3. Try Monzo, Starling or Revolut
The easiest way to save using the ‘pot’ method is via one of the new app banks.
Enter my love, Monzo , ‘as close to a cult as a bank can be’, according to The Economist, with its plain English terms and conditions littered with emojis and hot pink debit card, the millennial’s black American Express. I get very excited when I see a fellow Monzo customer wielding theirs. So much for the baby-boomer generation being way smarter at managing their money; 53 per cent of Monzo’s customers are between twenty and thirty, 28 per cent are aged thirty to forty.
It is one of several start-up ‘challenger’ banks. See also the equally great Starling and Revolut , so popular that when it launched it had a waiting list and ‘golden tickets’ you could send your friends to let them jump the queue. You apply on the app, with a photo of your passport, and a short selfie video where you state your name, and a couple of days later a debit card arrives in the post. It offers you real-time alerts every time you use your debit card, categorising your spending. For example, it recognises if you used it in Zizzi and adds your bill into the ‘eating out’ category. Rather than ploughing through the normal itemised current-account list of transactions, you can finally see just how much is going out each month to Tesco Express.
You can also set up ‘pots’ where you direct your salary into different compartments to stop yourself spending it all. I also like the coin jar feature where every purchase you make is rounded up to the nearest pound, with the difference sent into your nominated pot. So if you were to buy a coffee for £2.50 you pay £3, 50p of which is automatically saved.
Genius budgeting apps
This is a savings app that uses an algorithm to analyse your current account to work out how much you can save, then automatically moves these savings into a separate account every few days or weeks, usually about £10 to £25 five times a month – the maximum is £100 five times a month. You get more interest on your savings the more people you recommend to also use the app, up to a maximum of five per cent.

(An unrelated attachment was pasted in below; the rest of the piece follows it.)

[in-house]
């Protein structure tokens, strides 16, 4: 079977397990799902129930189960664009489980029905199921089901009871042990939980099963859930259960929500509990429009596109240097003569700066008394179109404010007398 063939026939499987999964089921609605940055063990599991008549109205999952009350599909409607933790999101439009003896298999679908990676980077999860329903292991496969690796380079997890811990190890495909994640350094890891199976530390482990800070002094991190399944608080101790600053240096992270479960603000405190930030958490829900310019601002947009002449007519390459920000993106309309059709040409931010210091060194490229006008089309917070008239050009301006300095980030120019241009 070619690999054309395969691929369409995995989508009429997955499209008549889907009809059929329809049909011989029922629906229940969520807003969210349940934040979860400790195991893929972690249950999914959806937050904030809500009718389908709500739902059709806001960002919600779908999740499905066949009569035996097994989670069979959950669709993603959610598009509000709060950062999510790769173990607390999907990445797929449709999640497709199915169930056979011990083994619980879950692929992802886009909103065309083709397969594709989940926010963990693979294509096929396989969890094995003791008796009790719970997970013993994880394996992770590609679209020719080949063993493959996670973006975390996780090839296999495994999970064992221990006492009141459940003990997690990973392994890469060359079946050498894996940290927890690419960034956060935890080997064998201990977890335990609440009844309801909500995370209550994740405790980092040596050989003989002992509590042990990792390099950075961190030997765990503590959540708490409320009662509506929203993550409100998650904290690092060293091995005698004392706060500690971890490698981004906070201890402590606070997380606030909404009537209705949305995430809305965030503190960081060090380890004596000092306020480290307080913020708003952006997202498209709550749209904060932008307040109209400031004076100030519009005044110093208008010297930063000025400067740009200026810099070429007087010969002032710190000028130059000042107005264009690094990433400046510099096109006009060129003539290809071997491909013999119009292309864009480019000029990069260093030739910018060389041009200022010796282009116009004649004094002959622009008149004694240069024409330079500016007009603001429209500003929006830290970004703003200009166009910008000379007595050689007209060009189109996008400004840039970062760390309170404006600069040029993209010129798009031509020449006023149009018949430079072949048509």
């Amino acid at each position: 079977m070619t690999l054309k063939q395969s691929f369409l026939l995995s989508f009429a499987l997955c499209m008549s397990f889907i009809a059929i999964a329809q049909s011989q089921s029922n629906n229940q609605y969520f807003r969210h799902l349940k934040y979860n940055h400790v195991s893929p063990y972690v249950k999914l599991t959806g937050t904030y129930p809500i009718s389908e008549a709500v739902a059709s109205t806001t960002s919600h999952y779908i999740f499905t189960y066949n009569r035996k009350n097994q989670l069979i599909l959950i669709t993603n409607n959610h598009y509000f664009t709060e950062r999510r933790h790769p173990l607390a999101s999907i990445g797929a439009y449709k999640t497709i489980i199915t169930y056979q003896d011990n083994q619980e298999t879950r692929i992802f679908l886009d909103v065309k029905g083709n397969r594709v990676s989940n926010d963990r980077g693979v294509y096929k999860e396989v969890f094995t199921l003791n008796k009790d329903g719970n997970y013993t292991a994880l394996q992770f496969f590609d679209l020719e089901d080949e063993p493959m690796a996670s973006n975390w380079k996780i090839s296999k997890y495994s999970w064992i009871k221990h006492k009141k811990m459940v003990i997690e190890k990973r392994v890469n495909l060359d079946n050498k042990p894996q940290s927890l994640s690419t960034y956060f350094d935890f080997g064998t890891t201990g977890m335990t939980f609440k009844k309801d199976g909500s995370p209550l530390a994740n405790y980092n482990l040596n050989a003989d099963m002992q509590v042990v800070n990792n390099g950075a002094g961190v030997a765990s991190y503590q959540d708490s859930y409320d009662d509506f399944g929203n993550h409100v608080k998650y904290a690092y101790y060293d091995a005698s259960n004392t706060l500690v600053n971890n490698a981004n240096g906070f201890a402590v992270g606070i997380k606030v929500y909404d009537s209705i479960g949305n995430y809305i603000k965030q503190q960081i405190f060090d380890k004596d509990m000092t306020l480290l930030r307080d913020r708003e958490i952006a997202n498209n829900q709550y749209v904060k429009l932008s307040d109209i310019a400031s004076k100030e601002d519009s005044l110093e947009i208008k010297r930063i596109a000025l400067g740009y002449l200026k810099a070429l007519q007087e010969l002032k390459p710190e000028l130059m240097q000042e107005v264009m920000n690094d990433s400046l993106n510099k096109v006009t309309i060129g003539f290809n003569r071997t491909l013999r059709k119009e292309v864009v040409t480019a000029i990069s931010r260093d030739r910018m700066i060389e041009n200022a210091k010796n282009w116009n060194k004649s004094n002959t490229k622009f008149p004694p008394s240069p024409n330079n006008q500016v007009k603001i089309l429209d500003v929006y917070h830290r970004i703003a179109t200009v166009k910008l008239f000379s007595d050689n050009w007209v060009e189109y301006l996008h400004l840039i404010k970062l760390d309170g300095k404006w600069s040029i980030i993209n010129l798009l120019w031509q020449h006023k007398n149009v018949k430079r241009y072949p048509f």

Works along the same lines, but your savings are invested through the peer-to-peer lender, Ratesetter. You use it through Facebook Messenger.
Does the same, but your money is invested in the stock market instead. You can also round up your spending on any debit or credit card to the nearest pound with the difference invested, so that you save without really noticing.
Backed by ING, the Dutch bank, Yolt enables you to view your credit card, banking and savings accounts all in one place, making it easier to manage your spending.
Offers something similar to Yolt, with colourful graphics and tags to categorise and view your outgoings.
Uses artificial intelligence to monitor your spending and will alert you to when bills are due, or you have overspent in a month.
Lets you split bills with friends or flatmates.
Useful to send money to friends via text message.
Allows you to use your phone to send up to £50 to other Paym users.
Lets you store all your loyalty cards, Nectar, Boots Advantage Card, etc. on your phone.